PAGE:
♦ Excess Rent Prima Facie Determinations                            26
♦ Exemption Staff Reports Prepared and Reviewed                     24
♦ Tenant Not in Occupancy Prima Facie Cases Reviewed                 4

♦ Hearings held                                                     77
      on decreases                                           54
      on complaints                                          12
      on exemptions                                           6
      on bootleg units                                        2
      on potential lapse of exemptions                        3

♦ Written decisions issued                                          51
♦ Interpreter services provided                                     12
        Spanish                                              11
        Vietnamese                                            1
♦   Addenda issued                                                  48
♦   On-site investigations conducted                               162
        upon scheduling decrease petitions                   39
        in response to compliance requests                   34
        exemption use investigations                          1
        regarding unit identification conflicts               3
        Ellis investigations                                 40
        Occupancy, unit use, residence verification, etc.    27
        Other, i.e., measuring, service of documents, etc.   18

ANNUAL REPORT – 2007                             18
Appeals and Litigation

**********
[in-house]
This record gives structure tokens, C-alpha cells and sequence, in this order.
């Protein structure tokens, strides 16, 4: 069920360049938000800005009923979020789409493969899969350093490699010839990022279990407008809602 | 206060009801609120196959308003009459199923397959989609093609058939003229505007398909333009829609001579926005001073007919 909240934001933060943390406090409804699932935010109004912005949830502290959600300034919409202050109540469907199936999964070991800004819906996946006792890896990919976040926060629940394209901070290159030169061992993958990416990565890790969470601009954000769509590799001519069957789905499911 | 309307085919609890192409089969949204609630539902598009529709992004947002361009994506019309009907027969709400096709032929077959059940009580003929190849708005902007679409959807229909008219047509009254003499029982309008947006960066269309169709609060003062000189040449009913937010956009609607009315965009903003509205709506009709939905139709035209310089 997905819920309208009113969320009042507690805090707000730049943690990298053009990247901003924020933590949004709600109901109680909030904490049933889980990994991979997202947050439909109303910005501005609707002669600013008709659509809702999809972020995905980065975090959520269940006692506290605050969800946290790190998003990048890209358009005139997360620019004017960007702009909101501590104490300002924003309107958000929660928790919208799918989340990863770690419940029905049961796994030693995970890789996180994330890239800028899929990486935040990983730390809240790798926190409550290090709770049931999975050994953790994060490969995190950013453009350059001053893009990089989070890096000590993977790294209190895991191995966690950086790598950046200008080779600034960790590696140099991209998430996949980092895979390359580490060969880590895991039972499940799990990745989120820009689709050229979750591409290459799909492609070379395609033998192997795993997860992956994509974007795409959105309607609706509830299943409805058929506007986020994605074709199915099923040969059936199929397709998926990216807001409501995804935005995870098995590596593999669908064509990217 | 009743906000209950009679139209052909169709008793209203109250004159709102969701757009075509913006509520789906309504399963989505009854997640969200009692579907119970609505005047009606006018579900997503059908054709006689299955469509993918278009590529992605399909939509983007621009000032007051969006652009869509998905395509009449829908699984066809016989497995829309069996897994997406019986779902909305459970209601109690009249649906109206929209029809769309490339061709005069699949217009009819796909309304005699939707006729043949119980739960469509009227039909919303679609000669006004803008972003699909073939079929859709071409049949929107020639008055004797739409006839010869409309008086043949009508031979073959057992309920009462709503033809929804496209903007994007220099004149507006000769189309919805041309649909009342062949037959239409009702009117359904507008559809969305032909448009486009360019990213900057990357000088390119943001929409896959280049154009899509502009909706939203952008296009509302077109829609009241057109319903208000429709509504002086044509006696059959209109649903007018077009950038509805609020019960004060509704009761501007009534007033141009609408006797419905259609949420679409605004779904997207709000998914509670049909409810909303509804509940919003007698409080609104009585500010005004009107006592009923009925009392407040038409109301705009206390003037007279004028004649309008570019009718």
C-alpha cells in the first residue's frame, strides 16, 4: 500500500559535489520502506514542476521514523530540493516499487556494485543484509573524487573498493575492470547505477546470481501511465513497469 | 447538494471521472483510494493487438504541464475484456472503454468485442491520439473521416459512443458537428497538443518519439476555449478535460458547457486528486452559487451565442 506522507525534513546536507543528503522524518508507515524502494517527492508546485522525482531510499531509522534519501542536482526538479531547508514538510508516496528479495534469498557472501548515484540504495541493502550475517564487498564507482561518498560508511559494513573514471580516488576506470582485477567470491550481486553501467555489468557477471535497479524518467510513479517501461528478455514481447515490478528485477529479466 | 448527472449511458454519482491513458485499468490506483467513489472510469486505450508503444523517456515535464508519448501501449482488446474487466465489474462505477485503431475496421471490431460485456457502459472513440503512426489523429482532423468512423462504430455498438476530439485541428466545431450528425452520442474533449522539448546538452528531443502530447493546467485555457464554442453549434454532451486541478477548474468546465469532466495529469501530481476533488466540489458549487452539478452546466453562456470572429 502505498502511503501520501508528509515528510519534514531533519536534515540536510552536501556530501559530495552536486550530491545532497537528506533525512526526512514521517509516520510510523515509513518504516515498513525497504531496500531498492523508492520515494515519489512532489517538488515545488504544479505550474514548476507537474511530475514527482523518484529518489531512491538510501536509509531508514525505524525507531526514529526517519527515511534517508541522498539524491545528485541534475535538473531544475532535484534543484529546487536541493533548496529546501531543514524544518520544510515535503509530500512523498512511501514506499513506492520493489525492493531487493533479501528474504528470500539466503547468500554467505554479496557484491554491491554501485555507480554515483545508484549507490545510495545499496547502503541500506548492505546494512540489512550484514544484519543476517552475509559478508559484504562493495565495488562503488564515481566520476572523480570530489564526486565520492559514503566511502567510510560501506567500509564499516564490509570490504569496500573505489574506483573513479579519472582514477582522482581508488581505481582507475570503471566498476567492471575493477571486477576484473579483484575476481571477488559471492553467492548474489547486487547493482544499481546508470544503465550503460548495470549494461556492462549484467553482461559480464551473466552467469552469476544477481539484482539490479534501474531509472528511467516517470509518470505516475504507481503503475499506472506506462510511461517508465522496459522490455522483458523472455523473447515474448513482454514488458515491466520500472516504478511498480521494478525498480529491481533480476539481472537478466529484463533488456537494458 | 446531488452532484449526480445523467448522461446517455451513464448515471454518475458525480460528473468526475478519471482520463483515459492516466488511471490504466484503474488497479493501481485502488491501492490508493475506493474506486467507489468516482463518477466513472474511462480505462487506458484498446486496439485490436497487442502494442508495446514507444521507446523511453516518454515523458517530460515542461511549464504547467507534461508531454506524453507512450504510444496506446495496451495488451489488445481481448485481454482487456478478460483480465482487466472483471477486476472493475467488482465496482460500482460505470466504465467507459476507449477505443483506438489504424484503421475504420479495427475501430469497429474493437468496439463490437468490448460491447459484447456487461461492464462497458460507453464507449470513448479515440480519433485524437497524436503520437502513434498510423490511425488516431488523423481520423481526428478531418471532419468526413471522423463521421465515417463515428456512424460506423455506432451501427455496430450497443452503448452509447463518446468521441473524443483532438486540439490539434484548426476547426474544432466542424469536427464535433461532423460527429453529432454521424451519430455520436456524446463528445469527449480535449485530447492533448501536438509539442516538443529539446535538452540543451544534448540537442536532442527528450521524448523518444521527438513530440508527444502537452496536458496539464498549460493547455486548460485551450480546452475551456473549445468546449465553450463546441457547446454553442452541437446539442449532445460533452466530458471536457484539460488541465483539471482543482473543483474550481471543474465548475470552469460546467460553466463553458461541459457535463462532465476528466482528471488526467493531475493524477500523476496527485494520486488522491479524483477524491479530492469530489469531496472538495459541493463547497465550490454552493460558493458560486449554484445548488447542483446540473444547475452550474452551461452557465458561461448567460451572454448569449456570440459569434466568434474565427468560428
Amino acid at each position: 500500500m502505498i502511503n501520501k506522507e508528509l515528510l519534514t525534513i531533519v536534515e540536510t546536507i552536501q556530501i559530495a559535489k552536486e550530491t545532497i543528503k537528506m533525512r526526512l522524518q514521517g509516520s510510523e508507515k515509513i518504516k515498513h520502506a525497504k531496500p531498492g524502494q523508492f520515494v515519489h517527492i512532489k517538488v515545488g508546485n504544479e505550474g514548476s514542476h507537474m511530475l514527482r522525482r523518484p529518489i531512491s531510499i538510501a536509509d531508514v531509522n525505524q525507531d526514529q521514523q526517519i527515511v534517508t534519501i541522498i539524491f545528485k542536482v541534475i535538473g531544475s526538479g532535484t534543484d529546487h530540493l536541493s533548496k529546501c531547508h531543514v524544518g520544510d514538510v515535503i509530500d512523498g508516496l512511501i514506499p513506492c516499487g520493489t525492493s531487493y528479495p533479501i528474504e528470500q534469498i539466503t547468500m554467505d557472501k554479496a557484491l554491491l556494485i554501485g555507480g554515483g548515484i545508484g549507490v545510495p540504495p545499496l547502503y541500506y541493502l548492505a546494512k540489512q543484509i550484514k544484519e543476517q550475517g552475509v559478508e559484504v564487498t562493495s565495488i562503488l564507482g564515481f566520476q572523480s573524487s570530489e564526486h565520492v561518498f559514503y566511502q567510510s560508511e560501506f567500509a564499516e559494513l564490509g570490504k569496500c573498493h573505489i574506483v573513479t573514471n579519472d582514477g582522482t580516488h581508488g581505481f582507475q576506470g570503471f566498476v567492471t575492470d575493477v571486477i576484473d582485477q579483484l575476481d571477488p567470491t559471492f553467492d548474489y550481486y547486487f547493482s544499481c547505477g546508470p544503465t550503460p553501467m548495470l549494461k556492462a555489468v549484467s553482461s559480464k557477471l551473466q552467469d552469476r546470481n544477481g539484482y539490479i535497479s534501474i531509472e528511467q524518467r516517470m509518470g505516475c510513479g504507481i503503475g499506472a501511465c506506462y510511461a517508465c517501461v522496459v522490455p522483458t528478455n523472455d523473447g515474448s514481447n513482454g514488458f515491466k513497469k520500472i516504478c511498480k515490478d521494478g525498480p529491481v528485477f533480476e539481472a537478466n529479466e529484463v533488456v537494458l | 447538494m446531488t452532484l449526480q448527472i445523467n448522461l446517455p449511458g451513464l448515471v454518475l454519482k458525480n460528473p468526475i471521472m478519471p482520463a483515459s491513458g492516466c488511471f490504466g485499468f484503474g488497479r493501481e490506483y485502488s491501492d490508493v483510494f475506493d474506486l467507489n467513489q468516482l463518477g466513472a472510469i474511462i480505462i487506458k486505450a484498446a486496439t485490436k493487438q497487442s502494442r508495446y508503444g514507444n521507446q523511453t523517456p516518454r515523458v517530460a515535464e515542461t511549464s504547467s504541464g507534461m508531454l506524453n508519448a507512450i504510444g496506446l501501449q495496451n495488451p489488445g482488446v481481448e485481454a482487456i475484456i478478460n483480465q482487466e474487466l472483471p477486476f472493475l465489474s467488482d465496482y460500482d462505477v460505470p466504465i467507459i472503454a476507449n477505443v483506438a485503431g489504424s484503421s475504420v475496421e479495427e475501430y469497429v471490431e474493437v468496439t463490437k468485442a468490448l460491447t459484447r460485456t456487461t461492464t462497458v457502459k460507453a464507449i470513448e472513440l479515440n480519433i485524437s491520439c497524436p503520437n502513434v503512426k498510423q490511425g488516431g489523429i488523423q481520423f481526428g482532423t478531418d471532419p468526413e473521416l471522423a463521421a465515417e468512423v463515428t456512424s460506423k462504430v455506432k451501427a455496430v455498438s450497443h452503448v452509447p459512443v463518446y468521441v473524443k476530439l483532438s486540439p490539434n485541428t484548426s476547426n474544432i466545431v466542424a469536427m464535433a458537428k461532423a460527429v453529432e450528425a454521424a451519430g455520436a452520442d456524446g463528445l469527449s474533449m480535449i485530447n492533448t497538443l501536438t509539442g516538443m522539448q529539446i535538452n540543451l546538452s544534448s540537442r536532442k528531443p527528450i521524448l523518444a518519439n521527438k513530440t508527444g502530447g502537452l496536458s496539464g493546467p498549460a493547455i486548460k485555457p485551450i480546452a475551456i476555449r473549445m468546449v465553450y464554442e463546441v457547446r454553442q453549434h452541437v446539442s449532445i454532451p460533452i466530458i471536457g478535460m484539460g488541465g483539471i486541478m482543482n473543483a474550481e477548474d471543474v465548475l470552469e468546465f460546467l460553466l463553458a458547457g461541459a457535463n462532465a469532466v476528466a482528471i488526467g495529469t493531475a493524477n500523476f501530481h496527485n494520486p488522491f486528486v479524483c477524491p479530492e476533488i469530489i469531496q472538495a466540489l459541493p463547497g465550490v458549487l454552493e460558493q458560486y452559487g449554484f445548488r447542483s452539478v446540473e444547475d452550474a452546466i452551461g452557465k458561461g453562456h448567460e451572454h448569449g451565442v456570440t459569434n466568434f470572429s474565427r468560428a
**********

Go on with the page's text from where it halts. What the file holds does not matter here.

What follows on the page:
♦ Staff reports on appeal prepared                        20
      decrease cases                            13
      tenant not in occupancy cases              2
      exemptions/lapses following
         Hearing Officer Recommendation          5
      returns to rental market processed         4

♦ Litigation cases                                        6
♦ Administrative records prepared                         1
Registration Fees collected through Small Claims               $9,366
      collection actions taken                   1
      settlements entered                        6
      registration fee suits filed              11

Legal Advisory
♦ Miscellaneous staff reports written                      6
♦ Officer of the Day requests responded to                32
♦ Agreements Written                                       3
♦ Occupancy Permits Advisory                               7
♦ Responses to subpoenas and Public Record Act requests
   served on Agency                                       14
♦ Consultations with Planning and City Attorney staffs    64

ANNUAL REPORT – 2007                       19

A map of the City areas and percentage of rental units in each as of 12/31/07 are
shown below:

      Area A 17%

      Area B 12%

      Area C   4%

      Area D 10%

      Area E 19%

      Area F 16%

      Area G 22%

ANNUAL REPORT –2007                       A- 1